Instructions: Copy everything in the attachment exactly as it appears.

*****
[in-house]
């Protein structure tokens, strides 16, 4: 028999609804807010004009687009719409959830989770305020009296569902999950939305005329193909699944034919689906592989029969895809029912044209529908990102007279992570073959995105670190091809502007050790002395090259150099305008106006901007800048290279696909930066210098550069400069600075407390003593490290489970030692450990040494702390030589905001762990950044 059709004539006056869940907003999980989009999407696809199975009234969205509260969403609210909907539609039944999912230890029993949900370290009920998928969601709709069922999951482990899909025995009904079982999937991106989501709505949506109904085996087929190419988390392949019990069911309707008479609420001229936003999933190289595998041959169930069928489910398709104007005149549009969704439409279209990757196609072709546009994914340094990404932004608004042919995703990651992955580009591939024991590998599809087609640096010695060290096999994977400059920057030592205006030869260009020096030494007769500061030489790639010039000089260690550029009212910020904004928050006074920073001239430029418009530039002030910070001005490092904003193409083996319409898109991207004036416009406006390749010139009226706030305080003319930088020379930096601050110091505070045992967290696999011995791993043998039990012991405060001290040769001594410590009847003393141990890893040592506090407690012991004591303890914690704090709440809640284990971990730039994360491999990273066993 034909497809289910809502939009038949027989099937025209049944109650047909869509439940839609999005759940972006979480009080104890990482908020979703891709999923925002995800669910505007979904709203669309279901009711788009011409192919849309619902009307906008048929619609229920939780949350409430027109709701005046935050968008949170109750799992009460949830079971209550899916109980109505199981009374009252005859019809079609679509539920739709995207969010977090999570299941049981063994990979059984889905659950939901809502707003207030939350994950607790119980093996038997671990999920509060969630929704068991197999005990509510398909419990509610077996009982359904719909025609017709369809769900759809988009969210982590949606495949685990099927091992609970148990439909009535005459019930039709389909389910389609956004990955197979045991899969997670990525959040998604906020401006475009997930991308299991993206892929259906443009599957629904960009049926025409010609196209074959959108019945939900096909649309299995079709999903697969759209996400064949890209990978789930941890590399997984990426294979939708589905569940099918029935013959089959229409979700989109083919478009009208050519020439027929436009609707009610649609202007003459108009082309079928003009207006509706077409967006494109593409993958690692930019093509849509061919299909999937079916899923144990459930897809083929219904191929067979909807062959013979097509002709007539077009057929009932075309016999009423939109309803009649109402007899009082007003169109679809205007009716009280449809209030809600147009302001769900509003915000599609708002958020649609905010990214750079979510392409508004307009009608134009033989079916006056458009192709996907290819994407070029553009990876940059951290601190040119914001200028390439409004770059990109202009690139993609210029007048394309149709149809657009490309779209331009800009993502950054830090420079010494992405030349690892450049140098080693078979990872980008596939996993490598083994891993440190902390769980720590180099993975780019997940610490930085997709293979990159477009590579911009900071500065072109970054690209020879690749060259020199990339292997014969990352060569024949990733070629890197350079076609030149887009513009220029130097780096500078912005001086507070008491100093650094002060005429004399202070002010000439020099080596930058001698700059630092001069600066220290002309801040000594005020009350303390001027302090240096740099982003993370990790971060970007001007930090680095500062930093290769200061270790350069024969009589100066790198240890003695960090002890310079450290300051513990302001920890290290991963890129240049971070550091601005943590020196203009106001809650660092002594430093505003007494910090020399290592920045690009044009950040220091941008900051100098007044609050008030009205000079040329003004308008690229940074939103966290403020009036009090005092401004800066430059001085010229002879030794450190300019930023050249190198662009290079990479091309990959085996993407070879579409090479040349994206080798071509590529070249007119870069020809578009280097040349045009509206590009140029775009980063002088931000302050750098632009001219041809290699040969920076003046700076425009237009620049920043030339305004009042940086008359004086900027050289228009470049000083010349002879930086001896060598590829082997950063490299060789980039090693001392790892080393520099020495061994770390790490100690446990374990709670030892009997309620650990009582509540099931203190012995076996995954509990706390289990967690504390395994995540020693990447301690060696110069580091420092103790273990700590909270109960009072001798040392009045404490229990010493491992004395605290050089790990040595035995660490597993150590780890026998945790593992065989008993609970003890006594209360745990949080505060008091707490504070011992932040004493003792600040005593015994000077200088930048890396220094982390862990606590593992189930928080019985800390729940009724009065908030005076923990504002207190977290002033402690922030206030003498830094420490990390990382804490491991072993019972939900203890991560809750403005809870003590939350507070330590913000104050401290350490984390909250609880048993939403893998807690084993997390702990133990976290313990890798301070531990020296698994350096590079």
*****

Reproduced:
[in-house]
């Protein structure tokens, strides 16, 4: 028999609804807010004009687009719409959830989770305020009296569902999950939305005329193909699944034919689906592989029969895809029912044209529908990102007279992570073959995105670190091809502007050790002395090259150099305008106006901007800048290279696909930066210098550069400069600075407390003593490290489970030692450990040494702390030589905001762990950044 059709004539006056869940907003999980989009999407696809199975009234969205509260969403609210909907539609039944999912230890029993949900370290009920998928969601709709069922999951482990899909025995009904079982999937991106989501709505949506109904085996087929190419988390392949019990069911309707008479609420001229936003999933190289595998041959169930069928489910398709104007005149549009969704439409279209990757196609072709546009994914340094990404932004608004042919995703990651992955580009591939024991590998599809087609640096010695060290096999994977400059920057030592205006030869260009020096030494007769500061030489790639010039000089260690550029009212910020904004928050006074920073001239430029418009530039002030910070001005490092904003193409083996319409898109991207004036416009406006390749010139009226706030305080003319930088020379930096601050110091505070045992967290696999011995791993043998039990012991405060001290040769001594410590009847003393141990890893040592506090407690012991004591303890914690704090709440809640284990971990730039994360491999990273066993 034909497809289910809502939009038949027989099937025209049944109650047909869509439940839609999005759940972006979480009080104890990482908020979703891709999923925002995800669910505007979904709203669309279901009711788009011409192919849309619902009307906008048929619609229920939780949350409430027109709701005046935050968008949170109750799992009460949830079971209550899916109980109505199981009374009252005859019809079609679509539920739709995207969010977090999570299941049981063994990979059984889905659950939901809502707003207030939350994950607790119980093996038997671990999920509060969630929704068991197999005990509510398909419990509610077996009982359904719909025609017709369809769900759809988009969210982590949606495949685990099927091992609970148990439909009535005459019930039709389909389910389609956004990955197979045991899969997670990525959040998604906020401006475009997930991308299991993206892929259906443009599957629904960009049926025409010609196209074959959108019945939900096909649309299995079709999903697969759209996400064949890209990978789930941890590399997984990426294979939708589905569940099918029935013959089959229409979700989109083919478009009208050519020439027929436009609707009610649609202007003459108009082309079928003009207006509706077409967006494109593409993958690692930019093509849509061919299909999937079916899923144990459930897809083929219904191929067979909807062959013979097509002709007539077009057929009932075309016999009423939109309803009649109402007899009082007003169109679809205007009716009280449809209030809600147009302001769900509003915000599609708002958020649609905010990214750079979510392409508004307009009608134009033989079916006056458009192709996907290819994407070029553009990876940059951290601190040119914001200028390439409004770059990109202009690139993609210029007048394309149709149809657009490309779209331009800009993502950054830090420079010494992405030349690892450049140098080693078979990872980008596939996993490598083994891993440190902390769980720590180099993975780019997940610490930085997709293979990159477009590579911009900071500065072109970054690209020879690749060259020199990339292997014969990352060569024949990733070629890197350079076609030149887009513009220029130097780096500078912005001086507070008491100093650094002060005429004399202070002010000439020099080596930058001698700059630092001069600066220290002309801040000594005020009350303390001027302090240096740099982003993370990790971060970007001007930090680095500062930093290769200061270790350069024969009589100066790198240890003695960090002890310079450290300051513990302001920890290290991963890129240049971070550091601005943590020196203009106001809650660092002594430093505003007494910090020399290592920045690009044009950040220091941008900051100098007044609050008030009205000079040329003004308008690229940074939103966290403020009036009090005092401004800066430059001085010229002879030794450190300019930023050249190198662009290079990479091309990959085996993407070879579409090479040349994206080798071509590529070249007119870069020809578009280097040349045009509206590009140029775009980063002088931000302050750098632009001219041809290699040969920076003046700076425009237009620049920043030339305004009042940086008359004086900027050289228009470049000083010349002879930086001896060598590829082997950063490299060789980039090693001392790892080393520099020495061994770390790490100690446990374990709670030892009997309620650990009582509540099931203190012995076996995954509990706390289990967690504390395994995540020693990447301690060696110069580091420092103790273990700590909270109960009072001798040392009045404490229990010493491992004395605290050089790990040595035995660490597993150590780890026998945790593992065989008993609970003890006594209360745990949080505060008091707490504070011992932040004493003792600040005593015994000077200088930048890396220094982390862990606590593992189930928080019985800390729940009724009065908030005076923990504002207190977290002033402690922030206030003498830094420490990390990382804490491991072993019972939900203890991560809750403005809870003590939350507070330590913000104050401290350490984390909250609880048993939403893998807690084993997390702990133990976290313990890798301070531990020296698994350096590079």